Perhaps one of the most confusing of the various free will perspectives is the prevenient grace (or grace before) view. It espouses that it is true that mankind is born dead in trespasses and sins, but the Spirit of God brings everyone to a neutral state to where they then decided whether or not to believe. Unfortunately, for this view, there is not one scrap of explicit teaching pointing us to this. It is a philosophical conclusion that doesn’t have its origins in the bible.

In closing, consider John 6:37-39

37 “All that the Father gives Me will come to Me, and the one who comes to Me I will certainly not cast out. 38 “For I have come down from heaven, not to do My own will, but the will of Him who sent Me. 39 “This is the will of Him who sent Me, that of all that He has given Me I lose nothing, but raise it up on the last day.

What can we gather from these verses?

1. All those who the Father gives to Christ WILL come to Him.

2. Christ WILL NOT cast any of them away.

3. Christ came to do the Father’s will.

4. The Father’s will is that Christ not lose any who come to Him but RAISE them on the last day.

What can we conclude? That if the Father gave Christ everyone, then Christ has failed, because it is just a matter of plain observation that men are constantly dying in their sins.


4 thoughts on “God Says, “CHOOSE!” So We Must Be Able To. Right?”

  1. Hello Chris, hope you’re doing good…
    The following verse completes what Jesus taught…
    John 6:40
    New International Version (NIV)
    40 For my Father’s will is that everyone who looks to the Son and believes in him shall have eternal life, and I will raise them up at the last day.”


    1. Elisha,

      thanks, I’m doing well. I hope you are too. This does complete what Jesus taught, but this verse alone doesn’t explain “how” they believe. It just says that those who look to Christ will be raised. The preceding verses tell us exactly how these people come to Christ.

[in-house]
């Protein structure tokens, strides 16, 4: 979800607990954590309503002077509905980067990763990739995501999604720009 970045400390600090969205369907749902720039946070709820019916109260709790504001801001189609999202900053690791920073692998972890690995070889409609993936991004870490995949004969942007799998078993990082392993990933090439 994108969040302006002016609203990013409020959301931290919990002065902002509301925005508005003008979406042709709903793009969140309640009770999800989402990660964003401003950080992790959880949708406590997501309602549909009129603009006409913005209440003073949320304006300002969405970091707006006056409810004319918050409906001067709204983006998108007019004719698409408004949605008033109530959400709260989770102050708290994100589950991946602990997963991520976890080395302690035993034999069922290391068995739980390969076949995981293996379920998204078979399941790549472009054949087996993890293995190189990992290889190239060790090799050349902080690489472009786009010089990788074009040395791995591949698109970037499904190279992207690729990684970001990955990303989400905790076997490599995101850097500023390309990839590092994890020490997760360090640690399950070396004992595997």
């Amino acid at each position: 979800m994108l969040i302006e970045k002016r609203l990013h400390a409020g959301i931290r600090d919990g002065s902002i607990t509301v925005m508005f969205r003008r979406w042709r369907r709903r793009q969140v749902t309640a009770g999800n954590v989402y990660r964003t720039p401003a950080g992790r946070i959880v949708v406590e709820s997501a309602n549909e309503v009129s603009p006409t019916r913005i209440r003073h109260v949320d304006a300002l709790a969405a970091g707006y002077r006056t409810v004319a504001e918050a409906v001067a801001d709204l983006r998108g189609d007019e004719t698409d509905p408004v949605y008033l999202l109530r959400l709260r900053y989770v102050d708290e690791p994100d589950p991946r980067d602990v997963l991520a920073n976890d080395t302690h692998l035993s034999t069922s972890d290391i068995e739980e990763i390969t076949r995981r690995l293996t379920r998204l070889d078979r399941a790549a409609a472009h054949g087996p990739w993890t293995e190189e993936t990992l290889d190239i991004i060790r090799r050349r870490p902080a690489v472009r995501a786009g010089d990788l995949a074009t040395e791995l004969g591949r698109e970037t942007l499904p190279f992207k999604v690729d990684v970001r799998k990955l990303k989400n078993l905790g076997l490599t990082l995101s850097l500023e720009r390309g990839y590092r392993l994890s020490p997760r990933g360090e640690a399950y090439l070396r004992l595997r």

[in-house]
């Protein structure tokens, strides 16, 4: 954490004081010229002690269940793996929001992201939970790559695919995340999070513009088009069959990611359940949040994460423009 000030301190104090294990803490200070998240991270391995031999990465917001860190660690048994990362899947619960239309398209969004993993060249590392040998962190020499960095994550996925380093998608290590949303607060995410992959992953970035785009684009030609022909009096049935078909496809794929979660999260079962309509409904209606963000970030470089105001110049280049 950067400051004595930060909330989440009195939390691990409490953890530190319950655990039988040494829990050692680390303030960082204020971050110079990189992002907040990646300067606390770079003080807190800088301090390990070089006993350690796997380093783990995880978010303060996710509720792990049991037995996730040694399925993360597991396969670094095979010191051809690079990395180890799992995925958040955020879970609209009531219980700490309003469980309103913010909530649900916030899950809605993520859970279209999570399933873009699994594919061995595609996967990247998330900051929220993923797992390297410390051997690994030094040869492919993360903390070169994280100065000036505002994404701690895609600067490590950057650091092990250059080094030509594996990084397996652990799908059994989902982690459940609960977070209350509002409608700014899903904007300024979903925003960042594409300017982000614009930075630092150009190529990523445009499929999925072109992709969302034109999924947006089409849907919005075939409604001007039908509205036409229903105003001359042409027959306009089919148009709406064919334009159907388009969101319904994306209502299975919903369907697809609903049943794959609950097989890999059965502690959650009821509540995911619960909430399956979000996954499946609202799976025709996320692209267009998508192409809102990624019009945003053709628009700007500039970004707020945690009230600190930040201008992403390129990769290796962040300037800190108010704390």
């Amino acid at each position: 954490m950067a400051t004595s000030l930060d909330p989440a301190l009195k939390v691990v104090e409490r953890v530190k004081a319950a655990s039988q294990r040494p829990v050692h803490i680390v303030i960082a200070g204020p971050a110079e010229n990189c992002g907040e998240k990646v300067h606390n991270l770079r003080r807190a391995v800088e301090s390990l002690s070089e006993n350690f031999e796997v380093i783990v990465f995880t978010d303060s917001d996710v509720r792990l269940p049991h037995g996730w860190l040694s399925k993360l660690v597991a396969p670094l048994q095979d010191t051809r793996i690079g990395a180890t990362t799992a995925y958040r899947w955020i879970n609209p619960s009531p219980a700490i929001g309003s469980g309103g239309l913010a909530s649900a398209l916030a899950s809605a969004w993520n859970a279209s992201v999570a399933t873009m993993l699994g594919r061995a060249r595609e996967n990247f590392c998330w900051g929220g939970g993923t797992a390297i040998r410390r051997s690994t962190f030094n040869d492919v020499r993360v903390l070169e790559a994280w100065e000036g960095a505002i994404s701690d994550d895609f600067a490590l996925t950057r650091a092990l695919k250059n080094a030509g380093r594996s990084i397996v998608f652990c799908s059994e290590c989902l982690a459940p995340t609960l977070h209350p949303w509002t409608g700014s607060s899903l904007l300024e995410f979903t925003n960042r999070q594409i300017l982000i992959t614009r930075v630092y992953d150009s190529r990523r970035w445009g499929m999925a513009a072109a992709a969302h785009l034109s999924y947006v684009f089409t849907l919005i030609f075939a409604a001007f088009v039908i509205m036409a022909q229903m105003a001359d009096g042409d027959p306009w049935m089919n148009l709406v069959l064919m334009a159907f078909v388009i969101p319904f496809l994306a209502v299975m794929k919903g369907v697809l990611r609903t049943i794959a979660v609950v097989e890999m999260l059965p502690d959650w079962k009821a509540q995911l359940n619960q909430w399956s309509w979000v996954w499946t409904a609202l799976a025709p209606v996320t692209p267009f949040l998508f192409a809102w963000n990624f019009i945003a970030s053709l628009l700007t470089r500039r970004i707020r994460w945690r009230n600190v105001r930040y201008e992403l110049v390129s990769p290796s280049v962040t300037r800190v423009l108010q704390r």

37 “All that the Father gives Me will come to Me, and the one who comes to Me I will certainly not cast out. 38 “For I have come down from heaven, not to do My own will, but the will of Him who sent Me. 39 “This is the will of Him who sent Me, that of all that He has given Me I lose nothing, but raise it up on the last day.

      The “Everyone who believes” are those that the Father gives to Christ. those that the Father give Him “will” come to him. Jesus reiterates this few verses late in John 6:44-

      “No one can come to Me unless the Father who sent Me draws him; and I will raise him up on the last day.”


      1. Chris, thanks for the reply. I’m doing well to my brother.
        When Jesus said,
        “No one can come to Me unless the Father who sent Me draws him; and I will raise him up on the last day.”
        I was reminded of the verse that said,
        ” If I be lifted up, I will draw all men unto me.”
        Jesus did die for all. For God shows no partiality whatsoever.
        But this one thing I am sure. Whoever is truly saved will never lose salvation.I was talking to you about it last time. And you had replied but I couldnt reply back.

        I remember you talking about Lazarus and his raising by Jesus, and the comparison with our salvation.
        I see it in a different sense, as in the parable of the Prodigal son.